When I think back to that moment, it was as if we had won. That was the overwhelming feeling. Somehow, after seemingly endless months of being beaten back at every turn, we had claimed a victory that was notable because it was rare.
It felt good to be in Europe, and when the coastguard then brought us to the island of Leros I believed I would soon be settled somewhere and be able to send for my wife and daughter.
But within days we were on the water again, this time on a ferry to mainland Greece and the port of Piraeus, on the capital's edge. The 50 of us who'd been thrown at the mercy of the Aegean Sea by the smugglers had formed a bond, and we travelled as a group. On March 11, we arrived in Athens.
Facing a long stay in Athens
I was shocked by what faced us. There were thousands of refugees on the dock. Again, I felt overcome by fear. The elation of being in Europe washed away.
My vision of what would await us once we reached Greece receded to no more than that: a vision of something that could never, it seemed, become real. My friends felt it, too. When we talked on those first nights in Athens, we let slip how our fears had returned.
Some wanted us to go immediately to the border, but I wasn't sure. There seemed to me extra security in being in the Greek capital, and no one knew what conditions were at the Macedonian border. Were we to move as a group, children included, we needed to be certain that it would be a quicker and safer route to our ultimate aim. I undertook to go and establish the situation. I did and it was grim. Political developments and the unconscionable agreement between the European Union and Turkey [closing Greece's borders to refugees] left us facing a long stay.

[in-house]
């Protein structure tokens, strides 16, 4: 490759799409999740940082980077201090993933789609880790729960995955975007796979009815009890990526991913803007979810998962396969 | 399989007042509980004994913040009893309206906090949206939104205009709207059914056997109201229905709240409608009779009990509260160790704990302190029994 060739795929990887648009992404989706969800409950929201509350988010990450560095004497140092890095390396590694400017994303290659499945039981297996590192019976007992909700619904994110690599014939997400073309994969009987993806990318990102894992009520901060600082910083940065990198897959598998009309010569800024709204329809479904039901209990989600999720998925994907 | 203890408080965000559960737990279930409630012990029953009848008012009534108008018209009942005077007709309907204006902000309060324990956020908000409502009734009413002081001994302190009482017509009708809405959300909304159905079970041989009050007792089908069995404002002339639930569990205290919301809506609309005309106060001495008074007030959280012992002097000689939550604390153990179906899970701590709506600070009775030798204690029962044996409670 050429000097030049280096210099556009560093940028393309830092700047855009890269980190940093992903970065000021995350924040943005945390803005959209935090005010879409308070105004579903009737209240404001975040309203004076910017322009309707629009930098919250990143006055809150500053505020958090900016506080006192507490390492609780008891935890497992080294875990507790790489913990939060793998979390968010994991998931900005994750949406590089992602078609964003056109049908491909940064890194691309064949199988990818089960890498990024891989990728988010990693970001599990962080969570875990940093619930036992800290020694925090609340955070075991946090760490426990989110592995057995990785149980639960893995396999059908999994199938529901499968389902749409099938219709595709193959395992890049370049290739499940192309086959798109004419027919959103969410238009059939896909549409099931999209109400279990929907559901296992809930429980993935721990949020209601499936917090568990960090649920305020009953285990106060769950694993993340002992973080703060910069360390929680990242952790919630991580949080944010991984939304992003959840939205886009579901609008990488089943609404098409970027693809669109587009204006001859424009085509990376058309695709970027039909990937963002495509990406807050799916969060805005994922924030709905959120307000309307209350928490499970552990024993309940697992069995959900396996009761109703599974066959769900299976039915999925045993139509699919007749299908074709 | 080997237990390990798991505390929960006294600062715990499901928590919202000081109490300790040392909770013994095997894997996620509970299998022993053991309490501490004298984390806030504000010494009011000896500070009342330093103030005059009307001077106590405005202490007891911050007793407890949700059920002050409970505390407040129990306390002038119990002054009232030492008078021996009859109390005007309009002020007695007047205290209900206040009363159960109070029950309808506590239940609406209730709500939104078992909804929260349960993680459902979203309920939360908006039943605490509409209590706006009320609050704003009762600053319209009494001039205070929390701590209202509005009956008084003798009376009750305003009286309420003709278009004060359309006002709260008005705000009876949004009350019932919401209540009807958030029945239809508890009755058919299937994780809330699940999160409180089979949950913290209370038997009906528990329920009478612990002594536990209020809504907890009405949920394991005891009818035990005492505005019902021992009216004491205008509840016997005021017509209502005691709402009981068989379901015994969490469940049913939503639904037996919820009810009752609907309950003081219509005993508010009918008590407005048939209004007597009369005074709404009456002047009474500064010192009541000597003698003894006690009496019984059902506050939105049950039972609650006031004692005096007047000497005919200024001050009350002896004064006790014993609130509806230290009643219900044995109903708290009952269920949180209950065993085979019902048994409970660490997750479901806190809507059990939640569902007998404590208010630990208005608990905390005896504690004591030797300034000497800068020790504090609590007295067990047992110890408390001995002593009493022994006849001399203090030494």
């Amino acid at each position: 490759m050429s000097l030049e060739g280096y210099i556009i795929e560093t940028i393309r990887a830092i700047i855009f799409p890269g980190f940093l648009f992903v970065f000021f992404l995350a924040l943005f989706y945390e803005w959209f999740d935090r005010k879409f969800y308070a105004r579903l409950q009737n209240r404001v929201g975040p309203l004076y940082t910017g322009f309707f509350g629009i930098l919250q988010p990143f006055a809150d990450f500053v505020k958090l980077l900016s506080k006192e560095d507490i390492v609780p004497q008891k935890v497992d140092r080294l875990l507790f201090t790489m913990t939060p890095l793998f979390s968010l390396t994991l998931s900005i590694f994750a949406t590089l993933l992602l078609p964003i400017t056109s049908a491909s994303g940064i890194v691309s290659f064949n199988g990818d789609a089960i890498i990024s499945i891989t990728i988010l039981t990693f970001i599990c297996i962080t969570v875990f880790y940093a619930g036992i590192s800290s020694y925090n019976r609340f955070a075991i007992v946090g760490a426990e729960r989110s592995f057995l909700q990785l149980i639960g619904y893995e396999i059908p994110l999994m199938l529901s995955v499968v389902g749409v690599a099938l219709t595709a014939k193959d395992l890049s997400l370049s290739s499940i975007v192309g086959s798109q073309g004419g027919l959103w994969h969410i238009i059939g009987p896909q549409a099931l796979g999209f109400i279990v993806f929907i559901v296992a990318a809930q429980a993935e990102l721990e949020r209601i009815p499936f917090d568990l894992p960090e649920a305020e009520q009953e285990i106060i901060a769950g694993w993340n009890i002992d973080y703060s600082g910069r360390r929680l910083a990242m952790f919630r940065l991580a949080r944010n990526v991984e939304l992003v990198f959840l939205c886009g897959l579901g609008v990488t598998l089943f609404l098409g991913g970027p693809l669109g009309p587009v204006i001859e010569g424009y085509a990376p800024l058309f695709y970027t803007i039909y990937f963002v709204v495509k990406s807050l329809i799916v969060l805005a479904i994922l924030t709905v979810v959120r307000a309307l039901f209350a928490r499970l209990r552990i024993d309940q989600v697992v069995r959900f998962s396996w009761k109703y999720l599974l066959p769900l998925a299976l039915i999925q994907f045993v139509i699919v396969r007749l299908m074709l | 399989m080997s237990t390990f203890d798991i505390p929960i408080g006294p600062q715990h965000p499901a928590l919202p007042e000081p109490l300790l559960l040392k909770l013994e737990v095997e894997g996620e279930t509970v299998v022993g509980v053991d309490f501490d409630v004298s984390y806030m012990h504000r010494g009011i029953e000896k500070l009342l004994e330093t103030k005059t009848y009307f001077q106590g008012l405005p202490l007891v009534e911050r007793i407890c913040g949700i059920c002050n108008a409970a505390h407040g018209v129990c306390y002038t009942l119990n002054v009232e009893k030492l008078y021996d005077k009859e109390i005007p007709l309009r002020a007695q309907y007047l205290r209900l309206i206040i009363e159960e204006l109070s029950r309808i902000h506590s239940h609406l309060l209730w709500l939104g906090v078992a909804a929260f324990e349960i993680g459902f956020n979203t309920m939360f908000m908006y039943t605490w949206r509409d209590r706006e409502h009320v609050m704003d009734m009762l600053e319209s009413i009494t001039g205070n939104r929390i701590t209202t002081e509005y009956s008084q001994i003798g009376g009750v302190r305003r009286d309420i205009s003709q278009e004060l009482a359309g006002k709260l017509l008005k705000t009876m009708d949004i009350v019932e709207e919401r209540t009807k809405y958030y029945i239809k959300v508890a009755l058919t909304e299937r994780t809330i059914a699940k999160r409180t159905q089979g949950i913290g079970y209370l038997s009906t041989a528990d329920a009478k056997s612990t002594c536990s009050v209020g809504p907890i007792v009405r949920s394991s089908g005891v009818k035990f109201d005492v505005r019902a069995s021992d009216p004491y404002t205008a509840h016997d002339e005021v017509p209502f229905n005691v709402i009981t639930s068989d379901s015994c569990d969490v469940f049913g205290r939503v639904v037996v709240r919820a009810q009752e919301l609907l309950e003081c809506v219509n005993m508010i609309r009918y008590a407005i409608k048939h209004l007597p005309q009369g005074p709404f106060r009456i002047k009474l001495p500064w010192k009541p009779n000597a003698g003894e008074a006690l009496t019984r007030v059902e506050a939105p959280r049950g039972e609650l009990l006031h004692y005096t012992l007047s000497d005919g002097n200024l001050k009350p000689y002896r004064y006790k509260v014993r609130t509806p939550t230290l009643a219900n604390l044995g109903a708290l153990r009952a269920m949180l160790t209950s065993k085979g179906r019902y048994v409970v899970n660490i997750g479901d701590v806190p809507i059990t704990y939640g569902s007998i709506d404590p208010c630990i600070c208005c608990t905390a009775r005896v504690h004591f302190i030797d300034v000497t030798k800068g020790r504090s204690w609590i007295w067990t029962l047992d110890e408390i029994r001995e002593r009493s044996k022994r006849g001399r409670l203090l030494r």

I've now been in Athens 11 weeks. My wife, now heavily pregnant, and daughter are in Turkey. My mother and sister are in Syria, and my brother is in Germany. The family is geographically splintered but intact. It is an Arab family, a Muslim family, but most importantly it's just a family — one that, wherever life's journey takes us, will remain committed to its belief in the primacy of human life.
Whether you're Christian or Muslim, whether you read the Koran or the Bible, life is sacred, and your duty is to protect it and value it above everything. I do. My wife does. My brother and sister do. Our mother does. Our father did.
The West must allow those of us fleeing violence to become part of their communities. We are frightened. We are running away from precisely what it is that the extremists use to strike fear into the West. When I'm trying to sleep, I think about how I want to contribute to that effort to protect and value human life. That, my family and my mother's jasmine plant.